“Science reflects the people who make it.”
February 11th marks the sixth year of International Day of Women and Girls in Science.
Science and technology are crucial in getting produce from field to fork and makes vital contributions to the sector. Despite STEM-related areas being so important, data published by UNESCO (United Nations Educational, Scientific and Cultural Organisation) highlights that only around 30% of all female students select STEM-related fields in higher education. Trainees on the MDS scheme can work in a range of STEM roles, and we are proud to say that gender representation is equal (Trainees who identify as Female represent 47% of the total current cohort).
To celebrate International Day of Women and Girls in Science, we interviewed MDS Trainees from the next-generation of #FemaleFoodHeroes on what they feel are some of the most significant STEM advancements coming out of the industry. Our second interview was with group 48 Trainee Isheshe Jimawo.
Why did you choose a science degree?
I wanted to make a difference.
I have always wanted to be part of the change I wanted to see. I would often hear about physical environmental crisis such as the Amazon being cut down, but I would rarely hear what is being done to address the ‘human’ element of environment and sustainability issues.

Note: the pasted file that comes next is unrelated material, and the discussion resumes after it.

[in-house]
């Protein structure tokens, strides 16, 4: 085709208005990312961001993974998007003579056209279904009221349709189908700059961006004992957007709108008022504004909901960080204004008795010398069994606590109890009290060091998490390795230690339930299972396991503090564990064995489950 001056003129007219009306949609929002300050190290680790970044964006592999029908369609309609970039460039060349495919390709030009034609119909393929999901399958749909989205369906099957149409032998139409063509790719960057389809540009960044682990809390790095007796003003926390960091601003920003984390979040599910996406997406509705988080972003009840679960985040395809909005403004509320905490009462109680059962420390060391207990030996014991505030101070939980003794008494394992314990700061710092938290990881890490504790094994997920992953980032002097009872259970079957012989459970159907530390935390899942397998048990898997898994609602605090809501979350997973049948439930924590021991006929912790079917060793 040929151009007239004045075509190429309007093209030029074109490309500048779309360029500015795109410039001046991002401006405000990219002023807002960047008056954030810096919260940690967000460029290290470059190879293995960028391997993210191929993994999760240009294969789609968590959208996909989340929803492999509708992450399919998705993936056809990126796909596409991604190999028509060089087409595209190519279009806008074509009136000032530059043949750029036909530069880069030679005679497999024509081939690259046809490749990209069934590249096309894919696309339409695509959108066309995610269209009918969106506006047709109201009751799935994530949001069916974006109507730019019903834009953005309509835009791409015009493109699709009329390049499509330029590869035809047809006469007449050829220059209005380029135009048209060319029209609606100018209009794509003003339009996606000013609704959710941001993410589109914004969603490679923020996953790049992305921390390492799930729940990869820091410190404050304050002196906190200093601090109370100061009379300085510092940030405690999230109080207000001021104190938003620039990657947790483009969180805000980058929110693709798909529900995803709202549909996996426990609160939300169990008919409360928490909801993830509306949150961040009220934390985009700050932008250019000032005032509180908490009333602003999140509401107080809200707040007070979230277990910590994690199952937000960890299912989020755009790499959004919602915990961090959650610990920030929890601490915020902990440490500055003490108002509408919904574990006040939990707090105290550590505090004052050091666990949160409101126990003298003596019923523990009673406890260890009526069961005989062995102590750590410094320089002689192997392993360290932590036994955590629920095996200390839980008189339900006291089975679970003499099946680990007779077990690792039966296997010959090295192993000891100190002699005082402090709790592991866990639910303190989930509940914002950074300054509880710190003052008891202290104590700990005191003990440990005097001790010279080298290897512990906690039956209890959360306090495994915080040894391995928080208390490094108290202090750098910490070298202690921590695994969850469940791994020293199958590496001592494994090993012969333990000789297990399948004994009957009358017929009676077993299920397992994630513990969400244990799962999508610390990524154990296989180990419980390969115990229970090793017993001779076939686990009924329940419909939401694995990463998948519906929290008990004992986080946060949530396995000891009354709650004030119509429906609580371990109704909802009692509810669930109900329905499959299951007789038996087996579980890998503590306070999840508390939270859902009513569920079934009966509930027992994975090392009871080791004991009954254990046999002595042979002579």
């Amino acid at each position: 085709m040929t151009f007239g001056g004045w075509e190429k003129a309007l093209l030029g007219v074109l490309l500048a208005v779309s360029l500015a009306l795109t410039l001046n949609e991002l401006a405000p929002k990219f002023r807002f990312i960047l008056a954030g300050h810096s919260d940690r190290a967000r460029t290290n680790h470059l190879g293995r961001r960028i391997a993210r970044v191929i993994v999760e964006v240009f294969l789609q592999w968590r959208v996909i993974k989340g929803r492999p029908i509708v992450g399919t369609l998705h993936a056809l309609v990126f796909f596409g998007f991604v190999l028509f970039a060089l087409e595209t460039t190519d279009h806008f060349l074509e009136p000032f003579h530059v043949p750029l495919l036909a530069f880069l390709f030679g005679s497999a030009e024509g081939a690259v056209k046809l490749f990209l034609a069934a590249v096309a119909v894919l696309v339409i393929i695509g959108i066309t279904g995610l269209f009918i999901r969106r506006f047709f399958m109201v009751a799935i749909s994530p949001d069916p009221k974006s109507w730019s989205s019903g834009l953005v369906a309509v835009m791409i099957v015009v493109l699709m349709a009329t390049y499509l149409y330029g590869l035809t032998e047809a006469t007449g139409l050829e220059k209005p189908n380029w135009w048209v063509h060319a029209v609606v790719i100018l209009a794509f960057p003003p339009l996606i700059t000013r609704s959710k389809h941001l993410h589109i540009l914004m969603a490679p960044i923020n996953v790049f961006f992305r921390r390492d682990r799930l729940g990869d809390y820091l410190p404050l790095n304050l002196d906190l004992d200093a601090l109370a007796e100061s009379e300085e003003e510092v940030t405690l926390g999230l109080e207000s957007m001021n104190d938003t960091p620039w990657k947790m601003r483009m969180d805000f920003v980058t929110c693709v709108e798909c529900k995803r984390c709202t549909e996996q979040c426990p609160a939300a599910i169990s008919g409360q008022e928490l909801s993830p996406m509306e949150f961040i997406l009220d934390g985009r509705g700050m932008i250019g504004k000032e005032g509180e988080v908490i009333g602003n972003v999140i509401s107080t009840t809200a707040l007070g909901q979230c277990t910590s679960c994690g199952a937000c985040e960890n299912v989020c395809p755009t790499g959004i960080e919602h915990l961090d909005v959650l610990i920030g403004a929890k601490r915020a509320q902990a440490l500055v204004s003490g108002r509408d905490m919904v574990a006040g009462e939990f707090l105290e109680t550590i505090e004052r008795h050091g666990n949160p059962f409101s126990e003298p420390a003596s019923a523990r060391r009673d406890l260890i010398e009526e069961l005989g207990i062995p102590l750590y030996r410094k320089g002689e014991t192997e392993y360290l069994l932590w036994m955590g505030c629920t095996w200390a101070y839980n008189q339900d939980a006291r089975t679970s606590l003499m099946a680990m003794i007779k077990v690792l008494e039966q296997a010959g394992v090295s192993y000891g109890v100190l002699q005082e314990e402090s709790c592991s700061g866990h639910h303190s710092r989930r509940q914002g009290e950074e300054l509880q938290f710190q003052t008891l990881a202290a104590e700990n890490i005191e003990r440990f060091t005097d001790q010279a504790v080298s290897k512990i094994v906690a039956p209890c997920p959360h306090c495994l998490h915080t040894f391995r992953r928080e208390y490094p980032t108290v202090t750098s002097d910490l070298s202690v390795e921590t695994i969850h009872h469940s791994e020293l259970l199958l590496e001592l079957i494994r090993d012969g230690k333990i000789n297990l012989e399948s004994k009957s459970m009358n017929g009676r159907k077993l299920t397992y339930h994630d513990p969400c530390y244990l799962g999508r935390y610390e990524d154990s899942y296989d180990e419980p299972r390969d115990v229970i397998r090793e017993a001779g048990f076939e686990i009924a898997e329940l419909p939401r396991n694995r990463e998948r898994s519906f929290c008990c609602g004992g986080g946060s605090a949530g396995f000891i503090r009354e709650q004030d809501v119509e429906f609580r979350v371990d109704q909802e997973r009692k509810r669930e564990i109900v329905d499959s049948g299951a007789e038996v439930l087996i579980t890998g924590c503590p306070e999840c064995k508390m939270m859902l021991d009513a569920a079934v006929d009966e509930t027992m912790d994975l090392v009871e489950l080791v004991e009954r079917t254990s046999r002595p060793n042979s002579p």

We are failing as a society to provide food for everyone on the planet, which will only get more challenging with climate change. With experience from my degree, my activities as co-founder of Food Security Nigeria, and now being part of the MDS programme, I will continue to make a difference in the local and global community.
How has your science background helped you on MDS?
I am in my first secondment in a supply chain role for agricultural products such as pesticides, herbicides and biologicals. My knowledge and interest in the science behind such products have allowed me to understand what the products do and empathise with the growers and farmers we supply. If they don’t get the products on time, it could be too late to spray due to external factor such as weather.
I also understand the challenges the business faces regarding climate change, for example, the wet spring last year has led to reduced sales of one product but higher demand for another which has a knock-on effect on fulfilling demand predictions. Seeing it from this perspective has given me a further appreciation of what goes into food production.
What do you think are the industry’s most significant issues, and how can science and technology help this?
I think climate change and how this relates to local national and global food insecurity. I believe seed varieties have a lot of interesting research. Whether it is hybrid seeds, double haploid wheat varieties or GM crops, I think these can play critical roles as it will be relatively easy for farmers and growers to adopt. The use of apps, computer software and drones to aid in integrated pest management (IPM) is also fascinating. The ability to use technology will allow farmers and growers to work smart, leading to very exciting efficiencies, especially as new biologicals, hardware and software are developed, allowing for a more holistic sustainable approach. However, it can be challenging to adopt new technologies.
I think more emphasis needs to be put on researching how to get farmers and growers to adopt current and new technologies especially in developing nations where there is often a gap in the food production levels of staple foods.